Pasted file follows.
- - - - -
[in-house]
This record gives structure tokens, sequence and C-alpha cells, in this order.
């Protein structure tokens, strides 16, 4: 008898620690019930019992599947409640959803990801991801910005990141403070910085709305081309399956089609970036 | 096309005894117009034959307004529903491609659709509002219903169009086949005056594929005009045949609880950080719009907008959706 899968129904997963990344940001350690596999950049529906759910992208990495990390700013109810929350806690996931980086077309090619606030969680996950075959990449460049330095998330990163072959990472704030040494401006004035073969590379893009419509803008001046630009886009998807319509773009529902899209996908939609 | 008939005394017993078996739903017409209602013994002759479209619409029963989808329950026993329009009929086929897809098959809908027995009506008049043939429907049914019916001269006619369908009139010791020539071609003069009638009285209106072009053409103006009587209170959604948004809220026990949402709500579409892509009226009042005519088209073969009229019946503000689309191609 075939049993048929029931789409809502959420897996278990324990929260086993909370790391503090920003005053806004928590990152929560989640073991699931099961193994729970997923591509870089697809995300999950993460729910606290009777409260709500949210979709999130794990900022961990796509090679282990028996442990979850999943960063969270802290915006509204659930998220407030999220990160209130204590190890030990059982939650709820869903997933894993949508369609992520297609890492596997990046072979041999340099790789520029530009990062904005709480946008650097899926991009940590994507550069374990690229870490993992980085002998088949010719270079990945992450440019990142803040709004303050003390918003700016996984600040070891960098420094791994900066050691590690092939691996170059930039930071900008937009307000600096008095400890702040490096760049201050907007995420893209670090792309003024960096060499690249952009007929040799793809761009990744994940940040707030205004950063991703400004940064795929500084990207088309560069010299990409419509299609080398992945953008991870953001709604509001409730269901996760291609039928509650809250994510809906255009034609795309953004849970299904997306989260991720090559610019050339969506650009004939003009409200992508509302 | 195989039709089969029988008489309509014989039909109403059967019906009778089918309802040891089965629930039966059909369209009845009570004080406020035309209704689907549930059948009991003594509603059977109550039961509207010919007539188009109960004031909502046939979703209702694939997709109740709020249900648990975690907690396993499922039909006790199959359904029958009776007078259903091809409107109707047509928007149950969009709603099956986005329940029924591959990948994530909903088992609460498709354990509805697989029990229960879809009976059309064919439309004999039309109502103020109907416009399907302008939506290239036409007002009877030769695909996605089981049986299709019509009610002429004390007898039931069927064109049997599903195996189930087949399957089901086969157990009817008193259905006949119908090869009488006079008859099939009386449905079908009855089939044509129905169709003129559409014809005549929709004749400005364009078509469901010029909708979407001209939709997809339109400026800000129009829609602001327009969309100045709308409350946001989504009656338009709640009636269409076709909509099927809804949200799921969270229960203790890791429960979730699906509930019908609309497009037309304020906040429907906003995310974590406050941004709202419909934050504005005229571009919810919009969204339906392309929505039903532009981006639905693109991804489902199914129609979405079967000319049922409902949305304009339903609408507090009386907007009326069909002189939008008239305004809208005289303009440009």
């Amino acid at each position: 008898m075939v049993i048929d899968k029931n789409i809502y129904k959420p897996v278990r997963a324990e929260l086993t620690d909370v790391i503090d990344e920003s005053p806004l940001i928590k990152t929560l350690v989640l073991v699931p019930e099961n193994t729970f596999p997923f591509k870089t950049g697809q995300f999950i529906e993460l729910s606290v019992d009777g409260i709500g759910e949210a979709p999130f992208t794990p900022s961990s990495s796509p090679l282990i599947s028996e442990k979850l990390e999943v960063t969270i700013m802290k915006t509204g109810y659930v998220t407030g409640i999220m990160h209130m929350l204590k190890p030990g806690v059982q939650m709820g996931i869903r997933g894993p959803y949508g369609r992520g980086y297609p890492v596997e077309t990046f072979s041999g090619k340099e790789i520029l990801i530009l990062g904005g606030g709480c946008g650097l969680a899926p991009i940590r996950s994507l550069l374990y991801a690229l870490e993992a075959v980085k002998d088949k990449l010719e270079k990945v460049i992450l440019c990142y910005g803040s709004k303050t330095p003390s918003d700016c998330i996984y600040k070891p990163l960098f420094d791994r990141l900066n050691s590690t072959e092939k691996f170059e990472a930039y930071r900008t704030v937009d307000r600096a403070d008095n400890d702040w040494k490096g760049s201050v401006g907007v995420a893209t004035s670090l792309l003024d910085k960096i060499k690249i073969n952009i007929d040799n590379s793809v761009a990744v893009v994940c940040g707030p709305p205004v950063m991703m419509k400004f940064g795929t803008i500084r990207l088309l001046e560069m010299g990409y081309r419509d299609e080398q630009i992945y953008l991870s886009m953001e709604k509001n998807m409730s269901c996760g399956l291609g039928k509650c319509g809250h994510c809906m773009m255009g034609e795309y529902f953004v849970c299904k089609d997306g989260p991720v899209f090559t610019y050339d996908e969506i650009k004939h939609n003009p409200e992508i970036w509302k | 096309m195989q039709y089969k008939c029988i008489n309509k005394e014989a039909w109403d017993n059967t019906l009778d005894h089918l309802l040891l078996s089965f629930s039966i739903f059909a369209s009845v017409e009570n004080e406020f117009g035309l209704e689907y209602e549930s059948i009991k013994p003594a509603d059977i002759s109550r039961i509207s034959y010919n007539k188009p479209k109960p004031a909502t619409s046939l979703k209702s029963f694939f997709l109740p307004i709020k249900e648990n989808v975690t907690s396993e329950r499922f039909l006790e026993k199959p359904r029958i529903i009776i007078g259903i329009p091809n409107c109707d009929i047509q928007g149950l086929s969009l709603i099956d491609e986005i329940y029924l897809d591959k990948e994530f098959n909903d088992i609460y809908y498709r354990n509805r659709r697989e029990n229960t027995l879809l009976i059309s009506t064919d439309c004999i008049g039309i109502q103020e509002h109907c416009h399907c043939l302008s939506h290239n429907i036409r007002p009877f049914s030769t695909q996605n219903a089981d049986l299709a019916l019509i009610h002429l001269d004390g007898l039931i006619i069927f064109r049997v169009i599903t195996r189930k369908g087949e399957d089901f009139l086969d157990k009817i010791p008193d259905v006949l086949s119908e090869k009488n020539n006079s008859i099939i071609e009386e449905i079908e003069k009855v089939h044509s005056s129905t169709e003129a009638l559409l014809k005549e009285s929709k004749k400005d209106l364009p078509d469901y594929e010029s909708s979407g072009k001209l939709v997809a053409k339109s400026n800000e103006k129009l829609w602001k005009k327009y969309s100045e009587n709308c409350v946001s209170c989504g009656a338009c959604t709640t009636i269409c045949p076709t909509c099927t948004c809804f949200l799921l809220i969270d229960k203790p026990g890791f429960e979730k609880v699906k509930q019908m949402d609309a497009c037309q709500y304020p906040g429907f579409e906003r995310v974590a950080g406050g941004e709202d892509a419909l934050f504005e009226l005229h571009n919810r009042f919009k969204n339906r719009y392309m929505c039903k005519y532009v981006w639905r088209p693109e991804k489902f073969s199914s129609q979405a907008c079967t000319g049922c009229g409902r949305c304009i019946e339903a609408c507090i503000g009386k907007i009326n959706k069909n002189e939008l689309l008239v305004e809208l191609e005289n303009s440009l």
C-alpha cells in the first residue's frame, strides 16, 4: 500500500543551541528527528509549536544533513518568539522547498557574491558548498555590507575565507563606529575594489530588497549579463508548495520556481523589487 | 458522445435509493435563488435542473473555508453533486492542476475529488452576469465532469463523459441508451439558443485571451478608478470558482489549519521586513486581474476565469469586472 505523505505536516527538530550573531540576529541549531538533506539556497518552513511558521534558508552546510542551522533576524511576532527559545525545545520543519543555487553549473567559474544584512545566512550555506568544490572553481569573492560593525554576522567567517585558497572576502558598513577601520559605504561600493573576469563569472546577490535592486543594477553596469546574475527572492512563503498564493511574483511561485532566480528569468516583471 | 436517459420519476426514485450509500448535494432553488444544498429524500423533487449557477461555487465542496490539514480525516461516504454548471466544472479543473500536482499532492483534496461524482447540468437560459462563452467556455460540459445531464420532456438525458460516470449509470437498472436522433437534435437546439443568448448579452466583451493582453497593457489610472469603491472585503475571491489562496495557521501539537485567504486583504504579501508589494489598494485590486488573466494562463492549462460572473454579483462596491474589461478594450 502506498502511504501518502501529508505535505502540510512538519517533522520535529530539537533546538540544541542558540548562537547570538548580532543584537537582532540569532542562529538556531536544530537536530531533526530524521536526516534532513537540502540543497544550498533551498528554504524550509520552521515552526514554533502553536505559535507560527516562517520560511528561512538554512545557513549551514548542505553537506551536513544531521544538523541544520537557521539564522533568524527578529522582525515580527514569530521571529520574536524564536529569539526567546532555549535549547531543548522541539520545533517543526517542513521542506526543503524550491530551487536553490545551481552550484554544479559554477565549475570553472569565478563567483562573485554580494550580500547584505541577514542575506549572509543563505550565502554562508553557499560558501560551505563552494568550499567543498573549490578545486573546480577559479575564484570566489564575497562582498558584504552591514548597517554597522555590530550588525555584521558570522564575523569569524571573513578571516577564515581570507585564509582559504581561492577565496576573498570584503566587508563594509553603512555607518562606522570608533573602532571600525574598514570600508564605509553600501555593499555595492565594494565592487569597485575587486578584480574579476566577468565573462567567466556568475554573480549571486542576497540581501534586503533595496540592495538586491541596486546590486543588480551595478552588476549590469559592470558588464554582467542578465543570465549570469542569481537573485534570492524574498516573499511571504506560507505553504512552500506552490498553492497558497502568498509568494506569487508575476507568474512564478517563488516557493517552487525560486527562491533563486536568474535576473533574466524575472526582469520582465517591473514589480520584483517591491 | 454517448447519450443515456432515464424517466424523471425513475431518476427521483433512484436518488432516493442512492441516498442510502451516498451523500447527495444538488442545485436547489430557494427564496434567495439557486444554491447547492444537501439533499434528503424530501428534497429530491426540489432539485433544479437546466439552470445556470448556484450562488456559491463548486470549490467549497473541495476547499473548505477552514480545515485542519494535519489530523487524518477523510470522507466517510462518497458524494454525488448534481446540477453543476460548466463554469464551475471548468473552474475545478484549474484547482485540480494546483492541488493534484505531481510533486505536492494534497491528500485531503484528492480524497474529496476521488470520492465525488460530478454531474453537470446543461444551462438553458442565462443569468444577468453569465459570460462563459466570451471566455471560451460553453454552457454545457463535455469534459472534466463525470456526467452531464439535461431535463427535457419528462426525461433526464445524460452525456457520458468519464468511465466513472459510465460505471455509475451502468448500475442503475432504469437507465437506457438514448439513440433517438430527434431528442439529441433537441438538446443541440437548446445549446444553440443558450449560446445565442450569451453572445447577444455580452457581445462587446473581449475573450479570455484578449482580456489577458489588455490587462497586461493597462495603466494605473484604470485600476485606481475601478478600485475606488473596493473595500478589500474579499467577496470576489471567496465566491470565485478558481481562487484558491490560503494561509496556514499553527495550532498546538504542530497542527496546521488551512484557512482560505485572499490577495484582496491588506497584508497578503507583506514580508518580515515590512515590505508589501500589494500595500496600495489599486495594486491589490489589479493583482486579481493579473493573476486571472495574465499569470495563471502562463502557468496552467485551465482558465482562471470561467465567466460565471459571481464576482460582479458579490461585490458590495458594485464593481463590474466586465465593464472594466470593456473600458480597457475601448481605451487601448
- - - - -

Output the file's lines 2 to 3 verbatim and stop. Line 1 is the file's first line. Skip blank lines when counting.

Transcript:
This record gives structure tokens, sequence and C-alpha cells, in this order.
């Protein structure tokens, strides 16, 4: 008898620690019930019992599947409640959803990801991801910005990141403070910085709305081309399956089609970036 | 096309005894117009034959307004529903491609659709509002219903169009086949005056594929005009045949609880950080719009907008959706 899968129904997963990344940001350690596999950049529906759910992208990495990390700013109810929350806690996931980086077309090619606030969680996950075959990449460049330095998330990163072959990472704030040494401006004035073969590379893009419509803008001046630009886009998807319509773009529902899209996908939609 | 008939005394017993078996739903017409209602013994002759479209619409029963989808329950026993329009009929086929897809098959809908027995009506008049043939429907049914019916001269006619369908009139010791020539071609003069009638009285209106072009053409103006009587209170959604948004809220026990949402709500579409892509009226009042005519088209073969009229019946503000689309191609 075939049993048929029931789409809502959420897996278990324990929260086993909370790391503090920003005053806004928590990152929560989640073991699931099961193994729970997923591509870089697809995300999950993460729910606290009777409260709500949210979709999130794990900022961990796509090679282990028996442990979850999943960063969270802290915006509204659930998220407030999220990160209130204590190890030990059982939650709820869903997933894993949508369609992520297609890492596997990046072979041999340099790789520029530009990062904005709480946008650097899926991009940590994507550069374990690229870490993992980085002998088949010719270079990945992450440019990142803040709004303050003390918003700016996984600040070891960098420094791994900066050691590690092939691996170059930039930071900008937009307000600096008095400890702040490096760049201050907007995420893209670090792309003024960096060499690249952009007929040799793809761009990744994940940040707030205004950063991703400004940064795929500084990207088309560069010299990409419509299609080398992945953008991870953001709604509001409730269901996760291609039928509650809250994510809906255009034609795309953004849970299904997306989260991720090559610019050339969506650009004939003009409200992508509302 | 195989039709089969029988008489309509014989039909109403059967019906009778089918309802040891089965629930039966059909369209009845009570004080406020035309209704689907549930059948009991003594509603059977109550039961509207010919007539188009109960004031909502046939979703209702694939997709109740709020249900648990975690907690396993499922039909006790199959359904029958009776007078259903091809409107109707047509928007149950969009709603099956986005329940029924591959990948994530909903088992609460498709354990509805697989029990229960879809009976059309064919439309004999039309109502103020109907416009399907302008939506290239036409007002009877030769695909996605089981049986299709019509009610002429004390007898039931069927064109049997599903195996189930087949399957089901086969157990009817008193259905006949119908090869009488006079008859099939009386449905079908009855089939044509129905169709003129559409014809005549929709004749400005364009078509469901010029909708979407001209939709997809339109400026800000129009829609602001327009969309100045709308409350946001989504009656338009709640009636269409076709909509099927809804949200799921969270229960203790890791429960979730699906509930019908609309497009037309304020906040429907906003995310974590406050941004709202419909934050504005005229571009919810919009969204339906392309929505039903532009981006639905693109991804489902199914129609979405079967000319049922409902949305304009339903609408507090009386907007009326069909002189939008008239305004809208005289303009440009």